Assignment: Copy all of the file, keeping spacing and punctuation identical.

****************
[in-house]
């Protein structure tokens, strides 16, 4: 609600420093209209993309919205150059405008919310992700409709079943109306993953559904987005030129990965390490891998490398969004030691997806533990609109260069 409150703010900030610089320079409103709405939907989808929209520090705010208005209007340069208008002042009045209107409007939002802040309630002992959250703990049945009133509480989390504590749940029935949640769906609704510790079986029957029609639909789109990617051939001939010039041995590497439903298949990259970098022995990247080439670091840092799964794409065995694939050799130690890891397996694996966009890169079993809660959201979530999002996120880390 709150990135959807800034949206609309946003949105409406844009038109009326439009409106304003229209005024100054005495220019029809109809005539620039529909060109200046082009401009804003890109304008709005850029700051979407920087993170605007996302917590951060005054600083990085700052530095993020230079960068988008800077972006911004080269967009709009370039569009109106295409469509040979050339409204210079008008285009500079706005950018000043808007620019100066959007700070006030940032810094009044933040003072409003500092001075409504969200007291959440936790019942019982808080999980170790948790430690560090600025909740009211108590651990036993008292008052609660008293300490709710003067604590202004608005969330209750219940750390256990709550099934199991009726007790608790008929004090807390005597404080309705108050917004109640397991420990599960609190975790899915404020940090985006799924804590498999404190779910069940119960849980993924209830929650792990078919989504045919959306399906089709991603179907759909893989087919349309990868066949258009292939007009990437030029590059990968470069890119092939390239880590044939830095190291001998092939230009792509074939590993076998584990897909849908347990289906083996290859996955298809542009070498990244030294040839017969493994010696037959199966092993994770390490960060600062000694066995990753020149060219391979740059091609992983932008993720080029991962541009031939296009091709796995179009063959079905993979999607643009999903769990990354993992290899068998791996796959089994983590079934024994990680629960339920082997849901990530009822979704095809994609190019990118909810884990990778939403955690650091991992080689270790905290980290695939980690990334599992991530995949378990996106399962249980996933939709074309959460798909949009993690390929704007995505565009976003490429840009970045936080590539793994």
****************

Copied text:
[in-house]
């Protein structure tokens, strides 16, 4: 609600420093209209993309919205150059405008919310992700409709079943109306993953559904987005030129990965390490891998490398969004030691997806533990609109260069 409150703010900030610089320079409103709405939907989808929209520090705010208005209007340069208008002042009045209107409007939002802040309630002992959250703990049945009133509480989390504590749940029935949640769906609704510790079986029957029609639909789109990617051939001939010039041995590497439903298949990259970098022995990247080439670091840092799964794409065995694939050799130690890891397996694996966009890169079993809660959201979530999002996120880390 709150990135959807800034949206609309946003949105409406844009038109009326439009409106304003229209005024100054005495220019029809109809005539620039529909060109200046082009401009804003890109304008709005850029700051979407920087993170605007996302917590951060005054600083990085700052530095993020230079960068988008800077972006911004080269967009709009370039569009109106295409469509040979050339409204210079008008285009500079706005950018000043808007620019100066959007700070006030940032810094009044933040003072409003500092001075409504969200007291959440936790019942019982808080999980170790948790430690560090600025909740009211108590651990036993008292008052609660008293300490709710003067604590202004608005969330209750219940750390256990709550099934199991009726007790608790008929004090807390005597404080309705108050917004109640397991420990599960609190975790899915404020940090985006799924804590498999404190779910069940119960849980993924209830929650792990078919989504045919959306399906089709991603179907759909893989087919349309990868066949258009292939007009990437030029590059990968470069890119092939390239880590044939830095190291001998092939230009792509074939590993076998584990897909849908347990289906083996290859996955298809542009070498990244030294040839017969493994010696037959199966092993994770390490960060600062000694066995990753020149060219391979740059091609992983932008993720080029991962541009031939296009091709796995179009063959079905993979999607643009999903769990990354993992290899068998791996796959089994983590079934024994990680629960339920082997849901990530009822979704095809994609190019990118909810884990990778939403955690650091991992080689270790905290980290695939980690990334599992991530995949378990996106399962249980996933939709074309959460798909949009993690390929704007995505565009976003490429840009970045936080590539793994």